The field this year provided the perfect opportunity to bring out the Theology Hoops Tournament Challenge. Eleven of the teams have historically Catholic backgrounds: Marquette, Georgetown, Creighton, Gonzaga, St. Mary’s, Saint Louis, Xavier, Notre Dame, Iona, Loyola (MD), and St. Bonaventure. Nine of the other teams have historically Protestant or Sectarian backgrounds: Duke (Methodist) Baylor (Baptist), Temple (Baptist), Vanderbilt (Methodist-Episcopal), Harvard (Unitarian), Brigham Young (Mormon), Belmont (Baptist), Davidson (Presbyterian), and  Lehigh (Episcopalian). I added two state schools (Murray State and San Diego State) both to round out the fields and as a subtle reminder that even secularism is a theological worldview, lest the state schools think that this tournament is about religion verses science. For good measure, I averaged the RPI rankings of the Catholic side (36) and ensured that my two state school selections helped keep the other side near 36.

Historically speaking, Catholic schools have done well to promote a life of the mind as a vital component of the overall Christian spiritual growth process. Thus, I organized them into the aptly labeled the Christian Education Division. As historian Mark Noll has reminded us, the scandal of the evangelical mind is that there is not much of an evangelical mind to speak of.  Furthermore, the twentieth century has witnessed Protestant division on the issue of modern theology and the value of scientific inquiry. Thus, I have labeled the the other side the Christian/ Education Division, which affords numerous humorous plays on words. Some of the schools (Belmont and Baylor) have historically emphasized the Christian, rather than the education aspect (although both are catching up). The other schools (see Harvard) have emphasized education rather than the Christian part. Other schools (BYU) are educators but not yet Christian.


How Can I Participate in The Challenge?

I’m glad you asked.

  1. You may download and fill out the 2012 CaPC Theology Tournament Bracket. Because there are 22 teams, we had a 4-team play in series in each division whose winner will enter into the 8-team regional match-ups. The winners of each division will play for the Theology National Championship and will reveal whose religious higher education is most influential in America in 2012.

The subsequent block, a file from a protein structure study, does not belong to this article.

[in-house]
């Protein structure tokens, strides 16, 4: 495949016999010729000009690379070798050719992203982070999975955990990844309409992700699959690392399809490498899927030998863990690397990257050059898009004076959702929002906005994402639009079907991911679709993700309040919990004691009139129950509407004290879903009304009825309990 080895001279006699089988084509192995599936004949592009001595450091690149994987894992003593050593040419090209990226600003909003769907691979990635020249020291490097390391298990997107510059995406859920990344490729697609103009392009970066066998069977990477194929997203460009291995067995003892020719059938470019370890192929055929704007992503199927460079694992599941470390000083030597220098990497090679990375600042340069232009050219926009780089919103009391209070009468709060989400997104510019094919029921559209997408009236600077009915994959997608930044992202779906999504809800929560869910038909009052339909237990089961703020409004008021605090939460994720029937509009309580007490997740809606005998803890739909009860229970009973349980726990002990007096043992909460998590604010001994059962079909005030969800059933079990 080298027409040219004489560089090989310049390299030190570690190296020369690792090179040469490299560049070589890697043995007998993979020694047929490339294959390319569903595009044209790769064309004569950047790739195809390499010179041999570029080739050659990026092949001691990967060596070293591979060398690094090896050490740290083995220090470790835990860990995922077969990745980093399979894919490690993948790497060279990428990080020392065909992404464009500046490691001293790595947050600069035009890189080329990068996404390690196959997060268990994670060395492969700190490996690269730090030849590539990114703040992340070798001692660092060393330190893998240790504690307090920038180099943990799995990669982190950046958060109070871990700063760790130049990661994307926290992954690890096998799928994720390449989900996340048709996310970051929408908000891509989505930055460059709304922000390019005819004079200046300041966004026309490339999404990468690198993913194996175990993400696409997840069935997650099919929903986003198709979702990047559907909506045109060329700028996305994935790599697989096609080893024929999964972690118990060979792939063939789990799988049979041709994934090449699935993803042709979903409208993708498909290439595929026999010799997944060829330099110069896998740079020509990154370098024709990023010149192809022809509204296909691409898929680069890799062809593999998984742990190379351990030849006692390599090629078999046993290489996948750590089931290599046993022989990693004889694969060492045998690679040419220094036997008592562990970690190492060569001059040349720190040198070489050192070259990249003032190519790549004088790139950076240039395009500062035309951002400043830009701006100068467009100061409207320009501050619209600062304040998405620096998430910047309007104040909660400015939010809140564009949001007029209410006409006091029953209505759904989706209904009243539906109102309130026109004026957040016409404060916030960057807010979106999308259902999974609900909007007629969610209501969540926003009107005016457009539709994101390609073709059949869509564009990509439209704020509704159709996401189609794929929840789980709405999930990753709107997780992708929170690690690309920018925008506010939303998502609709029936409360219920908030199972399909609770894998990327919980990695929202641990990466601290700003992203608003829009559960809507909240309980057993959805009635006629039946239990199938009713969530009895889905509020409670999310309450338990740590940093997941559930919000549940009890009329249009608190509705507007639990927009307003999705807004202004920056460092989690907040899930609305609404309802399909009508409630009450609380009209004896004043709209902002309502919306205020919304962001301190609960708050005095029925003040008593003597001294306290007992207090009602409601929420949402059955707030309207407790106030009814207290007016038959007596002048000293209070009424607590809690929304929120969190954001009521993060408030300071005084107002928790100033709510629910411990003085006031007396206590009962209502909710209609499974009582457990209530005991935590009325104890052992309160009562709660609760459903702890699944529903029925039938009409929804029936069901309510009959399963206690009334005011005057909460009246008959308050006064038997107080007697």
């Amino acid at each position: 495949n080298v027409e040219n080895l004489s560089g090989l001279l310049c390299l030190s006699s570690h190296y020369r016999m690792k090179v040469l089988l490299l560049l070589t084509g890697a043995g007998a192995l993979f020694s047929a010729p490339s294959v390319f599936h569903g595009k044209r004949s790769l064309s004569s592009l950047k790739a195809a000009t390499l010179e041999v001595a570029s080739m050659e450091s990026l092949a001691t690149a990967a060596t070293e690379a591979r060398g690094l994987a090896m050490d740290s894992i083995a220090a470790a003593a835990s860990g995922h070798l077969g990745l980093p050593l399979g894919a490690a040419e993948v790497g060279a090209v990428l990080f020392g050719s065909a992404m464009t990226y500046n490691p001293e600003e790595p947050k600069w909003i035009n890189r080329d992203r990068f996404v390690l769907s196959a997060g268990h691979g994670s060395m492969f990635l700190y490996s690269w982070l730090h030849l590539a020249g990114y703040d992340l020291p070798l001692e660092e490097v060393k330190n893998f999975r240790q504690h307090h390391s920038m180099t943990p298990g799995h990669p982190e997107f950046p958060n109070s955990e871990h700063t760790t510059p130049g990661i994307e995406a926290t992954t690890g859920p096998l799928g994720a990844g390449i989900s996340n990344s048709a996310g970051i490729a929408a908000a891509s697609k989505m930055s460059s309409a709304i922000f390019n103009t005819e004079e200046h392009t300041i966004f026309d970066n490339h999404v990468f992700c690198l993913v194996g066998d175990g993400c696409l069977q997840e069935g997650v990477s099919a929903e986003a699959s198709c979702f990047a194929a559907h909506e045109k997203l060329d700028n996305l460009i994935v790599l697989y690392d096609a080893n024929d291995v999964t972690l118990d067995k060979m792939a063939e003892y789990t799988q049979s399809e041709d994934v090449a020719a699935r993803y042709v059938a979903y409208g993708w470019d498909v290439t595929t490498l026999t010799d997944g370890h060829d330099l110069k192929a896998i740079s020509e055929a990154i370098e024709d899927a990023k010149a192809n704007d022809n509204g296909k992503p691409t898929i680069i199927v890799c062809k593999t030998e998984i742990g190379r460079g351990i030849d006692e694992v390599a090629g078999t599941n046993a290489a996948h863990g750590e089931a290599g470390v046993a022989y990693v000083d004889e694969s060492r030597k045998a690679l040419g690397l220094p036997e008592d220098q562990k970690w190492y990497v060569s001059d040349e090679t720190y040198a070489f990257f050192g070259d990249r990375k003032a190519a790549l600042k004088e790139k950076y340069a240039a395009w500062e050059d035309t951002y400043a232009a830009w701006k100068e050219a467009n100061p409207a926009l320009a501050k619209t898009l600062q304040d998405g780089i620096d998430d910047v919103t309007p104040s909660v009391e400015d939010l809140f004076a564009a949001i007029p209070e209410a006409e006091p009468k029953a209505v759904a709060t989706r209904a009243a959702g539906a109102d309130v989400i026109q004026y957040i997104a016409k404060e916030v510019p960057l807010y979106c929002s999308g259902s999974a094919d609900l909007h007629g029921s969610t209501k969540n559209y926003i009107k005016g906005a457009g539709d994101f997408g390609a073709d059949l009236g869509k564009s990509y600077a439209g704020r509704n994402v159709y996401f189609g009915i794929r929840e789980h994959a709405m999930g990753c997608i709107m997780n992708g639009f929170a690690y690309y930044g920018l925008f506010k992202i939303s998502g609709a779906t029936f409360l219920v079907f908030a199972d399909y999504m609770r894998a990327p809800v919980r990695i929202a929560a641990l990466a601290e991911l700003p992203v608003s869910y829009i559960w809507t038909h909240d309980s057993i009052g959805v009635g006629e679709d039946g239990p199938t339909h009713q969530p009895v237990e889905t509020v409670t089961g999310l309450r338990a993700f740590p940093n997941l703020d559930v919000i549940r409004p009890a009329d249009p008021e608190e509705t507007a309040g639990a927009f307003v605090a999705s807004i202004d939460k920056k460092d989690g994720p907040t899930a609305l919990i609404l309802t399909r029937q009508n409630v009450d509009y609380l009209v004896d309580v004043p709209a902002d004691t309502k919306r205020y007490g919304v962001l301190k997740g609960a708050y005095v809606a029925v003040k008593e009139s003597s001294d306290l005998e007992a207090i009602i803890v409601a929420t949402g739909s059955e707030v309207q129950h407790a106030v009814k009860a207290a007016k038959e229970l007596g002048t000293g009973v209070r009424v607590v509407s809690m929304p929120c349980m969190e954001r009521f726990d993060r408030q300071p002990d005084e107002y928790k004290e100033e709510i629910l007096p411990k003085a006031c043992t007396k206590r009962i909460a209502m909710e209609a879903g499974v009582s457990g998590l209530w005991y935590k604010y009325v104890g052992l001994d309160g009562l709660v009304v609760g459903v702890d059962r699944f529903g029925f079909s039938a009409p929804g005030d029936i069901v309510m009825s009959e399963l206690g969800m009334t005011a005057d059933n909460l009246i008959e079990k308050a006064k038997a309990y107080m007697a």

2. Submit your bracket selections via the comments section. For example, with the Gonzaga v. St. Mary’s match-up you may write, “Gonzaga over St. Mary’s.”
  3. Our tournament progresses alongside March Madness. I will update our bracket results every week.
  4. Results will be tallied in the following order of importance: (A) Actual wins in March Madness, (B) tally of reader comments, (C) CaPC writer picks. Thus, if Baylor and Harvard (the 3/7 match-up in week 3) both win their opening round games, I will use reader comments to determine the winner. If reader comments are even, CaPC writers will determine the winner of a match-up.
  5. Remember: The goal of the Theology Hoops Tournament is to provide an opportunity for reflection on the nature of religious higher education in America. That teams made the tournament reflects the diversity of religious education in American culture. That teams win provides further opportunities for examination into their unique educational mission statements.

Won’t you join me in participating in the 2012 CaPC Theology Hoops Tournament?


  1. What an interesting idea. I’ll have to read the instructions again, because i think i got a little lost three-quarters of the way through.